Journal of the Neurological Sciences 352 (2015) 122–124

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Letter to the Editor Fatal intracerebral haemorrhage following intravenous thrombolysis for acute ischaemic stroke: A hidden role for cerebral amyloid angiopathy? Keywords: Intracerebral haemorrhage CT Cerebral amyloid angiopathy Thrombolysis t-PA

after thrombolysis, the GCS dropped to 8/15 with profound left hemiparesis and increasing agitation. An urgent brain CT scan (Fig. 1B) revealed a right frontal, parietal and temporal lobe ICH which extended into the right lateral ventricle and subarachnoid space with surrounding oedema and midline shift. Neurosurgical intervention was not recommended and in consultation with the family, the patient was symptomatically managed for shortness of breath, agitation and nausea with cyclizine/morphine sulphate/midazolam by continuous infusion subcutaneous pump. Death occurred 62 h after the onset of stroke symptoms. 2. Neuropathology

Dear Editor, Thrombolysis with recombinant tissue plasminogen activator (rt-PA) is currently the only approved therapy for acute ischemic stroke. However, intracerebral haemorrhage (ICH) remains the most feared and devastating complication of intravenous thrombolysis [1]. We report a case of a patient who suffered a catastrophic haemorrhage following intravenous thrombolysis for stroke, related to previously unsuspected severe cerebral amyloid angiopathy (CAA) found on autopsy. 1. Case report A 75-year-old woman with a history of hypertension, type II diabetes mellitus and hypercholesterolemia, presented to the emergency department within 51 min of acute onset left arm weakness, left facial droop and speech disturbance. Medications included aspirin 75 mg daily, bisoprolol 2.5 mg daily, perindopril 5 mg daily, furosemide 20 mg daily, levemir and novorapid insulins. On examination, her blood pressure (BP) was 170/80 mm Hg, heart rate (HR) 75 beats per minute (bpm) and regular, and Glasgow Coma Scale (GCS) 15/15. The patient was dysarthric with left upper limb power of 0/5 and 4+/5 in the left lower limb. The National Institute of Health Stroke Scale (NIHSS) score was 7/42. An urgent non-contrast CT of the brain (within 44 min of admission) showed an evolving right middle cerebral artery infarct (Fig. 1A). The electrocardiogram showed normal sinus rhythm. Blood indices showed: haemoglobin of 13.2 g/d L, platelets 295 × 109/L, prothrombin time 13.2 s, international normalized ratio 0.98, serum glucose 12.8 mmol/L with normal urea, electrolytes and liver function tests. The patient consented to treatment with IV t-PA which was started 69 min after presentation (i.e. 120 min from symptoms onset). At the end of the treatment infusion, BP was 180/75 mm Hg, GCS 15/15 and there was no change in the NIHSS score. Two hours and ten minutes after intravenous thrombolysis (250 min after first symptoms) the patient complained of mild headache which was relieved by paracetamol. Left upper limb power had improved from 0 to 2/5 and GCS was still 15/15. Her BP had gradually decreased to 140/50 mm Hg. Ten hours 0022-510X/© 2015 Elsevier B.V. All rights reserved.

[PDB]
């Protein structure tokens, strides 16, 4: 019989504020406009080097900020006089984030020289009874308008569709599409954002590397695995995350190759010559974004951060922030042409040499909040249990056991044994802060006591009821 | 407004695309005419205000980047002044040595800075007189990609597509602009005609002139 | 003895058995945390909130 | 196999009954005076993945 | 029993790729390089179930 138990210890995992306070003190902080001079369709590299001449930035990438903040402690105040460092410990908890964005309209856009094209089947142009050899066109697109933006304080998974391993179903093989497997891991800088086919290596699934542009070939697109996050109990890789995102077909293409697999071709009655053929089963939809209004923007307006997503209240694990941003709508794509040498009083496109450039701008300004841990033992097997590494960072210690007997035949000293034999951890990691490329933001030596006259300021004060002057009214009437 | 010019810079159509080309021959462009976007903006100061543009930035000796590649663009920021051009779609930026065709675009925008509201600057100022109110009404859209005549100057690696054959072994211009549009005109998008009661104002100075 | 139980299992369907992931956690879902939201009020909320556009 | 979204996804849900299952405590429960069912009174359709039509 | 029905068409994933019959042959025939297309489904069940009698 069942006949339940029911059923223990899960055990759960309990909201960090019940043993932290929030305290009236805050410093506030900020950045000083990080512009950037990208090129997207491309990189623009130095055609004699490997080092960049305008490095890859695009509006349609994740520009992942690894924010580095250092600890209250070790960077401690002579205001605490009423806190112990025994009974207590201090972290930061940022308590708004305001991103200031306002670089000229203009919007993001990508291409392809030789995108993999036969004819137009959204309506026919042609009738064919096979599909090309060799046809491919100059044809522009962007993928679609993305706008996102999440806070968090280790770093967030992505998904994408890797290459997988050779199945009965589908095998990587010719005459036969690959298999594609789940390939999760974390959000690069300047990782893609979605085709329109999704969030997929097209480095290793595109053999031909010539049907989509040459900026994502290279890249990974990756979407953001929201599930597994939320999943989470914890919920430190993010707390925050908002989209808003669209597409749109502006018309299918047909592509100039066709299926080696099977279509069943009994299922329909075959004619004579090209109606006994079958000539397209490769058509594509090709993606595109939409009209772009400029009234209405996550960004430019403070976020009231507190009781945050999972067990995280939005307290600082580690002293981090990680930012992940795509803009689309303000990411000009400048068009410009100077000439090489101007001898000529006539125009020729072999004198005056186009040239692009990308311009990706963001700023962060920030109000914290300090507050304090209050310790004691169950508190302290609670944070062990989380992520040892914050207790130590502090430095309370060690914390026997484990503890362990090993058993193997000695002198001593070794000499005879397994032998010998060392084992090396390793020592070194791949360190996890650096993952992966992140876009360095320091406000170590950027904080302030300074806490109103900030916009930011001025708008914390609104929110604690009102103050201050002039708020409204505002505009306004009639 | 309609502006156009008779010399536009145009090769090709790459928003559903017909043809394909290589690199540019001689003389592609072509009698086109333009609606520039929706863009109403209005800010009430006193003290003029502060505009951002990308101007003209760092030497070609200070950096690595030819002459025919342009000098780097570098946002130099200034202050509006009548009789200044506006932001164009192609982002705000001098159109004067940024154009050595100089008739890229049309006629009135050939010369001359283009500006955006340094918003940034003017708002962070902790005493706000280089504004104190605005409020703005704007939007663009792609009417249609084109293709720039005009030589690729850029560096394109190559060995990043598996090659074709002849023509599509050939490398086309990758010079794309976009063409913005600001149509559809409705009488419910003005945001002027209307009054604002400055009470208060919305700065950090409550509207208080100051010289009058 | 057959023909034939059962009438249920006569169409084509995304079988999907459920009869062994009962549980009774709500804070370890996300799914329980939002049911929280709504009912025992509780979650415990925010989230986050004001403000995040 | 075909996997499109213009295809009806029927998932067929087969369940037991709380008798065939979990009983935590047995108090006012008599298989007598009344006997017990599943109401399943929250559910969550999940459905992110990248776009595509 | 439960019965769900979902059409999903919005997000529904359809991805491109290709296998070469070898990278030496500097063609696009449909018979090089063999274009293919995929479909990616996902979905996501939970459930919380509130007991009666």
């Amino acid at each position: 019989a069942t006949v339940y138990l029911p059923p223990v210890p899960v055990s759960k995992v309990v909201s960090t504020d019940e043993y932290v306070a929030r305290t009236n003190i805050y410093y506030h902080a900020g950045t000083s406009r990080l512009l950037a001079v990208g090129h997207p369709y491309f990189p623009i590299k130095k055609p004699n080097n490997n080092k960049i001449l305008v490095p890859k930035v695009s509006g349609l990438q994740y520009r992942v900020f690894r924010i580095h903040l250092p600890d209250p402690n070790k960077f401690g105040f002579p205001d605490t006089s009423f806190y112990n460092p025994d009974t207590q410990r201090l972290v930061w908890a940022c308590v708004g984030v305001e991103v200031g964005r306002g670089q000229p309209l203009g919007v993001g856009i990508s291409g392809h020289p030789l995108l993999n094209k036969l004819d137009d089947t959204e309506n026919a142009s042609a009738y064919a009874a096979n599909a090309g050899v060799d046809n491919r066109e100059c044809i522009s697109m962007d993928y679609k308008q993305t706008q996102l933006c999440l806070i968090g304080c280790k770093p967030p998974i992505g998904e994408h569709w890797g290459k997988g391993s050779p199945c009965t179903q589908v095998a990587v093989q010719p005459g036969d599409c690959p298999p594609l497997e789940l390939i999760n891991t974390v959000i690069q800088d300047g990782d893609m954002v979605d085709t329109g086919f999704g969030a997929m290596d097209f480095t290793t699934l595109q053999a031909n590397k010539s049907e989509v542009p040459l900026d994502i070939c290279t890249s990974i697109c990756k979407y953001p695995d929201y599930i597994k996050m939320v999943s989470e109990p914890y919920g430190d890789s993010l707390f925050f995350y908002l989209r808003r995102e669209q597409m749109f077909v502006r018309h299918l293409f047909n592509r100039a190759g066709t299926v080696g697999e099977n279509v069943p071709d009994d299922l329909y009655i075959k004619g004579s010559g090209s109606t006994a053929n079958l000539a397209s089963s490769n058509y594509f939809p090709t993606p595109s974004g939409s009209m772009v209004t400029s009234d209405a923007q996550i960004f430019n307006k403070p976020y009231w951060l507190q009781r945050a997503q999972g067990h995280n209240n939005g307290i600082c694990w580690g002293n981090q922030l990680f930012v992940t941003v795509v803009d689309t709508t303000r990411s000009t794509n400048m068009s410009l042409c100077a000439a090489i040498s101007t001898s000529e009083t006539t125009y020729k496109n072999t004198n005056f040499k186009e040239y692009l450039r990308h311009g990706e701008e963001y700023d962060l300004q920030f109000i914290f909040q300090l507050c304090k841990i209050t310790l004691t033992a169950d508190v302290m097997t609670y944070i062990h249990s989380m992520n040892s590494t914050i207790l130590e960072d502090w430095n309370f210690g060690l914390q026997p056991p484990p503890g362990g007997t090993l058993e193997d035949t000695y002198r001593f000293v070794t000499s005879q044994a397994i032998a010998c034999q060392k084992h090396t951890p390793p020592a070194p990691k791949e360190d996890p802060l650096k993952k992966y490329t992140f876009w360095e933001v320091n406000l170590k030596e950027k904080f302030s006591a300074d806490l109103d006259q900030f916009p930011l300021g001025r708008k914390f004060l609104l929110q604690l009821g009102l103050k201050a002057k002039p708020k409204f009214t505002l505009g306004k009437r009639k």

At autopsy, a large area of infarction in the distribution of the right middle cerebral artery was confirmed and accompanied by haemorrhagic transformation as well as subarachnoid haemorrhage. On routine haematoxylin-eosin staining there was eosinophilic material deposited within the vessel walls of small arteries, which were thickened. On immunohistochemistry, there was intense positivity for vascular amyloid-β (Fig. 1C and D) involving both leptomeningeal and intraparenchymal vessels in all areas of the cortex examined, supporting a diagnosis of severe CAA. 3. Discussion Severe CAA likely played an important role in the development of this patient's catastrophic post t-PA ICH due to haemorrhagic transformation of a small, acute, embolic middle cerebral artery territory infarct. CAA is a common small vessel disease of the brain characterised by progressive amyloid-β deposition in the walls of small to medium sized arteries, arterioles and capillaries in the cortex and leptomeninges and is a major cause of spontaneous symptomatic lobar ICH and cognitive impairment in the elderly [2]. In the present case, neuropathology showed previously clinically unsuspected severe CAA involving leptomeningeal and intraparenchymal vessels with intense transmural amyloid-β immunopositivity, associated with intraparenchymal bleeding and subarachnoid haemorrhage. Post-thrombolysis ICH is a complex pathophysiological process – known predictors currently include increasing age, early ischaemic CT changes, clinical stroke severity, high blood pressure, hyperglycaemia, large baseline diffusion lesion volume and leukoaraiosis [1]. The presence of these established risk factors might be confounding the relationship between CAA and post-t-PA ICH. However, it seems plausible that CAA, causing the blood vessel walls to become fragile, may interact with some of the factors which increase bleeding risk after t-PA such as hyperglycaemia and hypertension [3] as were present in this patient, lowering the threshold for a life-threatening post-thrombolysis ICH. A small number of autopsy cases also support a role of pre-existing CAA with thrombolysis-related ICH [4,5]; but in most of these cases thrombolysis was administered for cardiac disease rather than stroke. Given the potential risks that CAA confers on a patient for life threatening ICH following t-PA in acute ischaemic stroke, better identification